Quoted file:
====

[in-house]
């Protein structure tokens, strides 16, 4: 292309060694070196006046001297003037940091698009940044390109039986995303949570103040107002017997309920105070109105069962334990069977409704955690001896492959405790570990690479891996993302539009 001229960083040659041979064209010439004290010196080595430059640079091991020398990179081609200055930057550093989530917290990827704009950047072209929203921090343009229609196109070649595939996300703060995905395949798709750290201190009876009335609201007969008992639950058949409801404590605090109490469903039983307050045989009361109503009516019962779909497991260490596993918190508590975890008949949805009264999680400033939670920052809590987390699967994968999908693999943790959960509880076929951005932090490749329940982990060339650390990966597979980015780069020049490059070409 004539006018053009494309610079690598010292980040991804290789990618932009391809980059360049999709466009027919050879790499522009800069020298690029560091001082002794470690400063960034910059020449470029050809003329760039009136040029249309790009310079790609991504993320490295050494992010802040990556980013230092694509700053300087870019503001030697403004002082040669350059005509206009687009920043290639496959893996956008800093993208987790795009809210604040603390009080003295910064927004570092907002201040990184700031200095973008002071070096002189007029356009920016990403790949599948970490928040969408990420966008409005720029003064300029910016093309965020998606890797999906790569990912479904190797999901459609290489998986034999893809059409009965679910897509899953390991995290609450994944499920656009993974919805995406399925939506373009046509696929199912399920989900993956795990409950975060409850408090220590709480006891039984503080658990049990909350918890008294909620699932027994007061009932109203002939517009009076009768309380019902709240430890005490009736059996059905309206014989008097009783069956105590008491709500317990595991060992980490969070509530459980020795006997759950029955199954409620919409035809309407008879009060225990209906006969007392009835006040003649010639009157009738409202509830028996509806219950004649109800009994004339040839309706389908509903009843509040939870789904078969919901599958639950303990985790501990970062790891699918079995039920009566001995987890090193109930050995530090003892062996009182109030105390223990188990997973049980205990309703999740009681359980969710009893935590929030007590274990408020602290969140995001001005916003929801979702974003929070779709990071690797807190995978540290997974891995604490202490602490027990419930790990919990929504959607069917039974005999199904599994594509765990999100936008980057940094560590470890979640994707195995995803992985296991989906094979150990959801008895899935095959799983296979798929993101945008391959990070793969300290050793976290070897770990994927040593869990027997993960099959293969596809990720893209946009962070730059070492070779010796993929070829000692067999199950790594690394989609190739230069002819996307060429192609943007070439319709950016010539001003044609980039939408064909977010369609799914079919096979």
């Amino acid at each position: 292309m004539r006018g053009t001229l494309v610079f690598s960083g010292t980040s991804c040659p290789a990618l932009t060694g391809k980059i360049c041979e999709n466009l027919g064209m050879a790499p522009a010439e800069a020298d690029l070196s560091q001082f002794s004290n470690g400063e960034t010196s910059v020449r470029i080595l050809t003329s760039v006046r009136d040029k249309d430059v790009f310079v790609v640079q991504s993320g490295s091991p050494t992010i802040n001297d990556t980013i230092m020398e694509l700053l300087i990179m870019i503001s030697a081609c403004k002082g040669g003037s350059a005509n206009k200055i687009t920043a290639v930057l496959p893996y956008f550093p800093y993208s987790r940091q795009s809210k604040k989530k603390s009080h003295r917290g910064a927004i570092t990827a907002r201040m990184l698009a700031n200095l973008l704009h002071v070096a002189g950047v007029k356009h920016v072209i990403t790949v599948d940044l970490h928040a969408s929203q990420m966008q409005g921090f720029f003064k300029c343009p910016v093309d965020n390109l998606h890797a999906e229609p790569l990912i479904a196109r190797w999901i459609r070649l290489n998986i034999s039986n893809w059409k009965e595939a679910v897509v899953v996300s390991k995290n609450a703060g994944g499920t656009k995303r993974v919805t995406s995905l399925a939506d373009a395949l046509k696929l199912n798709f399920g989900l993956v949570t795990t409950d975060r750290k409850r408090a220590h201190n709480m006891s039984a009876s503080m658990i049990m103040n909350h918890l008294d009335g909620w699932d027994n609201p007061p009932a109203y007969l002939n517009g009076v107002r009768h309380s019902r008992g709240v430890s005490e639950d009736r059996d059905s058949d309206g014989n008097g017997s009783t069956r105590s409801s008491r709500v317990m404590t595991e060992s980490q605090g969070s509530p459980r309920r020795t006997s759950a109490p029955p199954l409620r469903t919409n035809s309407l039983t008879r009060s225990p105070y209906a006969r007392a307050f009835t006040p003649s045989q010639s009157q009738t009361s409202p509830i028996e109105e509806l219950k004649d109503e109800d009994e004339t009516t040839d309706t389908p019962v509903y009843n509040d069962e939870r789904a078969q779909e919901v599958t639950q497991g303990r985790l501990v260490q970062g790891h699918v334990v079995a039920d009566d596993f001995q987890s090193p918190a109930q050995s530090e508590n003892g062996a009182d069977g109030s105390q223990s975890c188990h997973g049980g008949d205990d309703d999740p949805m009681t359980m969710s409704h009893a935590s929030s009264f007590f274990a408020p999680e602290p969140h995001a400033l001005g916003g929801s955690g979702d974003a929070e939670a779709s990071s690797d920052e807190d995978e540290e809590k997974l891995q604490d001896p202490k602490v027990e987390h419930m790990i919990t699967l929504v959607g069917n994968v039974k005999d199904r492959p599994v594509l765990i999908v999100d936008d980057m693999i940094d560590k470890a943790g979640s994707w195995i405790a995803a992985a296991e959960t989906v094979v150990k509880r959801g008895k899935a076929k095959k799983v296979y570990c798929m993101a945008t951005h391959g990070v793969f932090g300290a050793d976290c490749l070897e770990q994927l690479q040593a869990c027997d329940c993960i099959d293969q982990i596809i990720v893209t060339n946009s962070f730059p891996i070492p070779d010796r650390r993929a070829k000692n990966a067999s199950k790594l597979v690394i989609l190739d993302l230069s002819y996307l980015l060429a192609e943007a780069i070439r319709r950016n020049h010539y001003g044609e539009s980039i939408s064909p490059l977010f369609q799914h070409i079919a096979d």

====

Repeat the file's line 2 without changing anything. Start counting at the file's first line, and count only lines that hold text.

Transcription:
């Protein structure tokens, strides 16, 4: 292309060694070196006046001297003037940091698009940044390109039986995303949570103040107002017997309920105070109105069962334990069977409704955690001896492959405790570990690479891996993302539009 001229960083040659041979064209010439004290010196080595430059640079091991020398990179081609200055930057550093989530917290990827704009950047072209929203921090343009229609196109070649595939996300703060995905395949798709750290201190009876009335609201007969008992639950058949409801404590605090109490469903039983307050045989009361109503009516019962779909497991260490596993918190508590975890008949949805009264999680400033939670920052809590987390699967994968999908693999943790959960509880076929951005932090490749329940982990060339650390990966597979980015780069020049490059070409 004539006018053009494309610079690598010292980040991804290789990618932009391809980059360049999709466009027919050879790499522009800069020298690029560091001082002794470690400063960034910059020449470029050809003329760039009136040029249309790009310079790609991504993320490295050494992010802040990556980013230092694509700053300087870019503001030697403004002082040669350059005509206009687009920043290639496959893996956008800093993208987790795009809210604040603390009080003295910064927004570092907002201040990184700031200095973008002071070096002189007029356009920016990403790949599948970490928040969408990420966008409005720029003064300029910016093309965020998606890797999906790569990912479904190797999901459609290489998986034999893809059409009965679910897509899953390991995290609450994944499920656009993974919805995406399925939506373009046509696929199912399920989900993956795990409950975060409850408090220590709480006891039984503080658990049990909350918890008294909620699932027994007061009932109203002939517009009076009768309380019902709240430890005490009736059996059905309206014989008097009783069956105590008491709500317990595991060992980490969070509530459980020795006997759950029955199954409620919409035809309407008879009060225990209906006969007392009835006040003649010639009157009738409202509830028996509806219950004649109800009994004339040839309706389908509903009843509040939870789904078969919901599958639950303990985790501990970062790891699918079995039920009566001995987890090193109930050995530090003892062996009182109030105390223990188990997973049980205990309703999740009681359980969710009893935590929030007590274990408020602290969140995001001005916003929801979702974003929070779709990071690797807190995978540290997974891995604490202490602490027990419930790990919990929504959607069917039974005999199904599994594509765990999100936008980057940094560590470890979640994707195995995803992985296991989906094979150990959801008895899935095959799983296979798929993101945008391959990070793969300290050793976290070897770990994927040593869990027997993960099959293969596809990720893209946009962070730059070492070779010796993929070829000692067999199950790594690394989609190739230069002819996307060429192609943007070439319709950016010539001003044609980039939408064909977010369609799914079919096979």